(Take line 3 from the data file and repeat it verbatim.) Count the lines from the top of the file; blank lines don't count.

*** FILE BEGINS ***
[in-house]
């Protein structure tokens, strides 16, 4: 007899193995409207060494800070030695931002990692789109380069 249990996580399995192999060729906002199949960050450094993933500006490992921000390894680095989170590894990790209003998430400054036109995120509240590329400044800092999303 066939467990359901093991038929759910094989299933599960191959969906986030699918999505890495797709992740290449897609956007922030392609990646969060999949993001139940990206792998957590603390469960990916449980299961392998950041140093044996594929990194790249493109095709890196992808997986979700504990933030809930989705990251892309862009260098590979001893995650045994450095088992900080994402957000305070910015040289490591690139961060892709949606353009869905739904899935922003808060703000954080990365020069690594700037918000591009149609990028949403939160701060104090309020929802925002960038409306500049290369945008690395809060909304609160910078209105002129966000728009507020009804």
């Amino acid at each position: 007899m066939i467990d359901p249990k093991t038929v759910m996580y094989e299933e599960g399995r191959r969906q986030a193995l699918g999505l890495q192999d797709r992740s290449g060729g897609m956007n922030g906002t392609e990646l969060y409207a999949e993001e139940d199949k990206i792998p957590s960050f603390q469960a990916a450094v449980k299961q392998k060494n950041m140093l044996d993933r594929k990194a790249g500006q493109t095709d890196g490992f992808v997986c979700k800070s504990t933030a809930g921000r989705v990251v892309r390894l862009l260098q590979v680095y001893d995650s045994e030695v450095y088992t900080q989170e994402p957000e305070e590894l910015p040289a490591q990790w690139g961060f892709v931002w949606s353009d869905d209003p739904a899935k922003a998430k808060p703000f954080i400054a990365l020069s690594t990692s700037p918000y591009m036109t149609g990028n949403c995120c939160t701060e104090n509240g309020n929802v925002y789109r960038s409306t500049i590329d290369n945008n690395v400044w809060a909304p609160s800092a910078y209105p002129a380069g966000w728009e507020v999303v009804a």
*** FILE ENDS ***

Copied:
């Amino acid at each position: 007899m066939i467990d359901p249990k093991t038929v759910m996580y094989e299933e599960g399995r191959r969906q986030a193995l699918g999505l890495q192999d797709r992740s290449g060729g897609m956007n922030g906002t392609e990646l969060y409207a999949e993001e139940d199949k990206i792998p957590s960050f603390q469960a990916a450094v449980k299961q392998k060494n950041m140093l044996d993933r594929k990194a790249g500006q493109t095709d890196g490992f992808v997986c979700k800070s504990t933030a809930g921000r989705v990251v892309r390894l862009l260098q590979v680095y001893d995650s045994e030695v450095y088992t900080q989170e994402p957000e305070e590894l910015p040289a490591q990790w690139g961060f892709v931002w949606s353009d869905d209003p739904a899935k922003a998430k808060p703000f954080i400054a990365l020069s690594t990692s700037p918000y591009m036109t149609g990028n949403c995120c939160t701060e104090n509240g309020n929802v925002y789109r960038s409306t500049i590329d290369n945008n690395v400044w809060a909304p609160s800092a910078y209105p002129a380069g966000w728009e507020v999303v009804a």